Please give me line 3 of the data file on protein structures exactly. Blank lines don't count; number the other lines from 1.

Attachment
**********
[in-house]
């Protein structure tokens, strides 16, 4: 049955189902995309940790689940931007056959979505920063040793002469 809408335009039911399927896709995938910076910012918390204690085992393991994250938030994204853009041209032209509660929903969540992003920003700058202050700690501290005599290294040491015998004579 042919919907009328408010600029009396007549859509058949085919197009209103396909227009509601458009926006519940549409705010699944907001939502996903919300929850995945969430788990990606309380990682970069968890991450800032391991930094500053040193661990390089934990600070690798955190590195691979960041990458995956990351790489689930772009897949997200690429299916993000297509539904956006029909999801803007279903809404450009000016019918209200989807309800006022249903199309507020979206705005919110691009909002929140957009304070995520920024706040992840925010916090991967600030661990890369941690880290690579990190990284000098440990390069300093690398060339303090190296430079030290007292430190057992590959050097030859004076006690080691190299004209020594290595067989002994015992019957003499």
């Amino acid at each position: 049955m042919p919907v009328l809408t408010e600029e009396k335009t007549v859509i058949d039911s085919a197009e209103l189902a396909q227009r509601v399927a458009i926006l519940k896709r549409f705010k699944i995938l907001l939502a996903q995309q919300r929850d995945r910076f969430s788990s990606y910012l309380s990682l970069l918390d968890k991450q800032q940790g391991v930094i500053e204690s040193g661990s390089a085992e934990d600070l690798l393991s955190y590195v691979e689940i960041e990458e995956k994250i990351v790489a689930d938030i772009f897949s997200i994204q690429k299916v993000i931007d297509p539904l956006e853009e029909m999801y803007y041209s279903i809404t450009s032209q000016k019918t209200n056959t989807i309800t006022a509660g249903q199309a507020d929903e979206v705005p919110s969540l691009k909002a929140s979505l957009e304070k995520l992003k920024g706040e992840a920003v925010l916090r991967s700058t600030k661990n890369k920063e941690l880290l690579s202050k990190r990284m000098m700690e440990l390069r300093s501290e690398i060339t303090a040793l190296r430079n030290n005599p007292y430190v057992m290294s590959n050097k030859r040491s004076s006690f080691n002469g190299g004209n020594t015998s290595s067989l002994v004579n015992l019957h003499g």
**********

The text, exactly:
């Amino acid at each position: 049955m042919p919907v009328l809408t408010e600029e009396k335009t007549v859509i058949d039911s085919a197009e209103l189902a396909q227009r509601v399927a458009i926006l519940k896709r549409f705010k699944i995938l907001l939502a996903q995309q919300r929850d995945r910076f969430s788990s990606y910012l309380s990682l970069l918390d968890k991450q800032q940790g391991v930094i500053e204690s040193g661990s390089a085992e934990d600070l690798l393991s955190y590195v691979e689940i960041e990458e995956k994250i990351v790489a689930d938030i772009f897949s997200i994204q690429k299916v993000i931007d297509p539904l956006e853009e029909m999801y803007y041209s279903i809404t450009s032209q000016k019918t209200n056959t989807i309800t006022a509660g249903q199309a507020d929903e979206v705005p919110s969540l691009k909002a929140s979505l957009e304070k995520l992003k920024g706040e992840a920003v925010l916090r991967s700058t600030k661990n890369k920063e941690l880290l690579s202050k990190r990284m000098m700690e440990l390069r300093s501290e690398i060339t303090a040793l190296r430079n030290n005599p007292y430190v057992m290294s590959n050097k030859r040491s004076s006690f080691n002469g190299g004209n020594t015998s290595s067989l002994v004579n015992l019957h003499g």